• Increasing blood flow and movement of immune cells into the inflamed tissue
  • Stimulating immune cells, such as triggering macrophages to be more likely to engulf nearby substances.
  • Stimulating production of new immune cells through the release of colony stimulating factors 

Inflammation is important for the generation of protective immunological memory. This ensures that repeat exposures to a microbe are rapidly dealt with by established immune cells that recognise the infectious agent.

Most vaccines include substances that trigger inflammation. These contribute to better immune responses, and longer-lasting immune protection.

Inflammatory diseases

Excessive or ongoing inflammation can cause pain and tissue damage, and prevent the normal functioning of the body’s organs.

Short-term, acute inflammation can be responsible for many of the symptoms of infections. These symptoms, such as fever, tend to assist the immune clearance of infection. Excessive or misplaced acute inflammation can cause severe illness or death.

Chronic inflammation is also associated with many diseases. Approximately one in three Australians has a chronic inflammatory disease, such as rheumatoid arthritis. These diseases place a significant social and economic burden on the community.

Chronic inflammation is triggered by ongoing immune responses. These immune responses can be against:

  • A chronic infection that is not cleared. Chronic inflammation to the hepatitis B virus contributes to liver damage.
  • The body’s own tissue, such as joint tissue in rheumatoid arthritis.

In some conditions, such as rheumatic fever, inflammation begins in response to an infection by Streptococcus bacteria, but is redirected later to heart tissue, causing damage.

Treating inflammation

In many inflammatory diseases, symptoms can be greatly reduced in the short term by appropriate treatment. These include:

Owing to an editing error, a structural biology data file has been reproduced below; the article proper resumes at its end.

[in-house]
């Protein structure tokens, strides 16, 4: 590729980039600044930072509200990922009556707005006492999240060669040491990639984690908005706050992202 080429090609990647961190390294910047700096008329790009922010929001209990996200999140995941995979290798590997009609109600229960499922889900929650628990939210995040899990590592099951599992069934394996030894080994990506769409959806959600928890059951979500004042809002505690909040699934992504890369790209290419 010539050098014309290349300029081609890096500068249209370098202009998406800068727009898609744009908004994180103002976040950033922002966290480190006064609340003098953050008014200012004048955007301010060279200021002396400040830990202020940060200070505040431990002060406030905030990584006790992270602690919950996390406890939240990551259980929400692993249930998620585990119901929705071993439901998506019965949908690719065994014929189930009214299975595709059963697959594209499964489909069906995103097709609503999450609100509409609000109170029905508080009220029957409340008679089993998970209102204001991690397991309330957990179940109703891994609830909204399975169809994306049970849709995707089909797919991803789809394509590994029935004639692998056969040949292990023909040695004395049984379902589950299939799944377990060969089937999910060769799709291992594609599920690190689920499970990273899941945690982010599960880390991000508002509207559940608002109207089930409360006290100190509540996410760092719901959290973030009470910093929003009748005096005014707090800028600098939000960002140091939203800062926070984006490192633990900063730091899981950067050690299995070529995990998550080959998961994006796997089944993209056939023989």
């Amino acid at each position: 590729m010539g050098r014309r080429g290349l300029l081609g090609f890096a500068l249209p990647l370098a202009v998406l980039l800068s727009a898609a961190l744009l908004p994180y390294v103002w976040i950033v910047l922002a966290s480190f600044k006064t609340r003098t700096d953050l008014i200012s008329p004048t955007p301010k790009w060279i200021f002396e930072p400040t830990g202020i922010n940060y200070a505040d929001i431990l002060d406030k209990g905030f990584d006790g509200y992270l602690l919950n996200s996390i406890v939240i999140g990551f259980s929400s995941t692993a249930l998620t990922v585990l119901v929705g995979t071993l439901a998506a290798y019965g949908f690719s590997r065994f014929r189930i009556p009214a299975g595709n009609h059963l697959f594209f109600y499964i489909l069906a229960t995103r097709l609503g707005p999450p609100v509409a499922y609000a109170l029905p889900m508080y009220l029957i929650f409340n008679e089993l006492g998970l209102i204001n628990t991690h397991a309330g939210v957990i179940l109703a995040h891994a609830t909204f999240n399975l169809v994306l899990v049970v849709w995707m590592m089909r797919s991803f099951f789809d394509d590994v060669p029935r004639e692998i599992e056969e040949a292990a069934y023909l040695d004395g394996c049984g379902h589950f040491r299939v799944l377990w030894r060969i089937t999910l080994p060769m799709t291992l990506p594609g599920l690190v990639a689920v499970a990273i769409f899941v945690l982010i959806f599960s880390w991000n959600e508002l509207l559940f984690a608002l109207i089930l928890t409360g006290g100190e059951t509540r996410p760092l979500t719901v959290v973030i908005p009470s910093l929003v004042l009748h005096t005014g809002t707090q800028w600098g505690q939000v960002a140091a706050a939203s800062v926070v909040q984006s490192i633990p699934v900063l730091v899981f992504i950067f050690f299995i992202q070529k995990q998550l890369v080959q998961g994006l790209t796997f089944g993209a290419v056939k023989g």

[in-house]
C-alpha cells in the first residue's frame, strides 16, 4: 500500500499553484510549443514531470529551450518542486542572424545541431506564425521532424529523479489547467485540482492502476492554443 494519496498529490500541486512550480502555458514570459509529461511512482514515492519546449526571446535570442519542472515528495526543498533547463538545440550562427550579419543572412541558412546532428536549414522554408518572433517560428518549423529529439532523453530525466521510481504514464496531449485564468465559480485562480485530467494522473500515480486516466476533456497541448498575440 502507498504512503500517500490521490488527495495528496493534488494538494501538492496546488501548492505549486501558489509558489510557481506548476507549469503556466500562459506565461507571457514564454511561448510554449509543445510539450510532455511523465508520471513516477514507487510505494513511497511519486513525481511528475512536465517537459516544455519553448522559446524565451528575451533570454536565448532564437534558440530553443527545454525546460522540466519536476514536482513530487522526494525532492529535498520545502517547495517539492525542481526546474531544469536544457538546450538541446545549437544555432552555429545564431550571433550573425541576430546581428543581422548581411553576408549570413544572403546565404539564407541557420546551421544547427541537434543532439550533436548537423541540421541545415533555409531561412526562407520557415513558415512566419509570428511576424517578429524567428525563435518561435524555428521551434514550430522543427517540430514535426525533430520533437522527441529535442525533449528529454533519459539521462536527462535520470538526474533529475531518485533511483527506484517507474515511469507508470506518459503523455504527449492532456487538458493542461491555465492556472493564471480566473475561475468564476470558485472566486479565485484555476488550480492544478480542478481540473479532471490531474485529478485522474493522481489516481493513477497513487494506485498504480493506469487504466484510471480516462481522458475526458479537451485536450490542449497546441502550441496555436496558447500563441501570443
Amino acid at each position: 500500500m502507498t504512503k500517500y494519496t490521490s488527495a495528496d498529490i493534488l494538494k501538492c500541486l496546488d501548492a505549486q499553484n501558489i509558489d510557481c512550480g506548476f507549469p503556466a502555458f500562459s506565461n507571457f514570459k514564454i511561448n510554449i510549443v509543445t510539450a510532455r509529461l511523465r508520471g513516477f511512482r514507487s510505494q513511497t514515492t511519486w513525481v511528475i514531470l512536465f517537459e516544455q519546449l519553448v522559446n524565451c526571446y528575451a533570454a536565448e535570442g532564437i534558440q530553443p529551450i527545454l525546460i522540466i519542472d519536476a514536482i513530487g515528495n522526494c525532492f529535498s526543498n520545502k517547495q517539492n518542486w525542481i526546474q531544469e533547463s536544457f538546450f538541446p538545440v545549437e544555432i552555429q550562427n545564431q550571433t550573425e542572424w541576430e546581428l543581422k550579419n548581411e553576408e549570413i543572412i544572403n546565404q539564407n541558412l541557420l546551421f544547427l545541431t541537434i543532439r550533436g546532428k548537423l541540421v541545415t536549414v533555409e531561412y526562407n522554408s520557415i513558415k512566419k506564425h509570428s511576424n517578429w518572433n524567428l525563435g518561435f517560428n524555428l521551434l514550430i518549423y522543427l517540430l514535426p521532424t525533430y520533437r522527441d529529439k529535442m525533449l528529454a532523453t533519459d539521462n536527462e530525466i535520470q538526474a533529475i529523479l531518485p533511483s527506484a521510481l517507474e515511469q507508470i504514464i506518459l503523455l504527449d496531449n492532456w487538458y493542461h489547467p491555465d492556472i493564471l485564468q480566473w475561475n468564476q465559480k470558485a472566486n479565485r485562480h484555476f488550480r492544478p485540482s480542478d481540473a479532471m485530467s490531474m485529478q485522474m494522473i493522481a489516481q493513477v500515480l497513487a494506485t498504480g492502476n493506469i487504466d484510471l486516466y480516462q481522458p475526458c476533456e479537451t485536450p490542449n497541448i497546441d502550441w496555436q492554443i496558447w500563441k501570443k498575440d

• Corticosteroids that reduce immune cell function.
  • ‘Non-steroidal’ anti-inflammatory medications that interfere with key molecules or cells contributing to the symptoms of inflammation.
  • Targeted therapies that specifically inhibit the molecules that underpin inflammation or immune cell function. These are showing great promise in improving the outlook for people with inflammatory diseases.

Compressing, immobilising and cooling the inflamed area can also improve the symptoms of inflammation, but do not eliminate the underlying cause of the inflammation.

Researchers: 
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WEHI.TV animation: how insulin is normally produced in the body and how its production is destroyed in type 1 diabetes.

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Dr Tracy Putoczki presents her research findings into targeting cytokines in inflammatory diseases with a focus on Interkeukin-11.

Our research has revealed the structure of a protein that triggers a form of programmed cell death called necroptosis

Rheumatoid arthritis

Our public forum explained how research into arthritis is leading to better treatments.

While most proteins were readily consumed, some people’s immune systems struggled to tolerate others.